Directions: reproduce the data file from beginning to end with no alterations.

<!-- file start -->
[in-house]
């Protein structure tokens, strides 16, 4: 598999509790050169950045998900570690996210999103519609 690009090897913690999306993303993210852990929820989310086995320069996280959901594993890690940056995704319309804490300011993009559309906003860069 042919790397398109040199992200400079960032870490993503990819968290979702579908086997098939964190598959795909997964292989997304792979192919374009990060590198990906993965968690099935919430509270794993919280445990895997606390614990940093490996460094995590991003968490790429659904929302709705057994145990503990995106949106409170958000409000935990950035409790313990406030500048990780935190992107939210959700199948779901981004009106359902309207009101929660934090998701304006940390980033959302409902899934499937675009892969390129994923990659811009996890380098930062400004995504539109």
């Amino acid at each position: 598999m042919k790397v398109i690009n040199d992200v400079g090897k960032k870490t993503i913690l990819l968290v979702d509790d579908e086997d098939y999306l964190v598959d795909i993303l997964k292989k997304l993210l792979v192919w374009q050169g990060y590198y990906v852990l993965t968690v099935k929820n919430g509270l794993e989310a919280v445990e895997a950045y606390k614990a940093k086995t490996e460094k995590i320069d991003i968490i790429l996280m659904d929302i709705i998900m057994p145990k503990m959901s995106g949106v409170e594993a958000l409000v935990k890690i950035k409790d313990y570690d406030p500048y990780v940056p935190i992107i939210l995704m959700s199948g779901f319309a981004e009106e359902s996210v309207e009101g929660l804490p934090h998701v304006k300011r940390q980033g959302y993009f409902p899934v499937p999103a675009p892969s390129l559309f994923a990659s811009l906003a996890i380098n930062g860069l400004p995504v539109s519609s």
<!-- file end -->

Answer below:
[in-house]
């Protein structure tokens, strides 16, 4: 598999509790050169950045998900570690996210999103519609 690009090897913690999306993303993210852990929820989310086995320069996280959901594993890690940056995704319309804490300011993009559309906003860069 042919790397398109040199992200400079960032870490993503990819968290979702579908086997098939964190598959795909997964292989997304792979192919374009990060590198990906993965968690099935919430509270794993919280445990895997606390614990940093490996460094995590991003968490790429659904929302709705057994145990503990995106949106409170958000409000935990950035409790313990406030500048990780935190992107939210959700199948779901981004009106359902309207009101929660934090998701304006940390980033959302409902899934499937675009892969390129994923990659811009996890380098930062400004995504539109």
């Amino acid at each position: 598999m042919k790397v398109i690009n040199d992200v400079g090897k960032k870490t993503i913690l990819l968290v979702d509790d579908e086997d098939y999306l964190v598959d795909i993303l997964k292989k997304l993210l792979v192919w374009q050169g990060y590198y990906v852990l993965t968690v099935k929820n919430g509270l794993e989310a919280v445990e895997a950045y606390k614990a940093k086995t490996e460094k995590i320069d991003i968490i790429l996280m659904d929302i709705i998900m057994p145990k503990m959901s995106g949106v409170e594993a958000l409000v935990k890690i950035k409790d313990y570690d406030p500048y990780v940056p935190i992107i939210l995704m959700s199948g779901f319309a981004e009106e359902s996210v309207e009101g929660l804490p934090h998701v304006k300011r940390q980033g959302y993009f409902p899934v499937p999103a675009p892969s390129l559309f994923a990659s811009l906003a996890i380098n930062g860069l400004p995504v539109s519609s």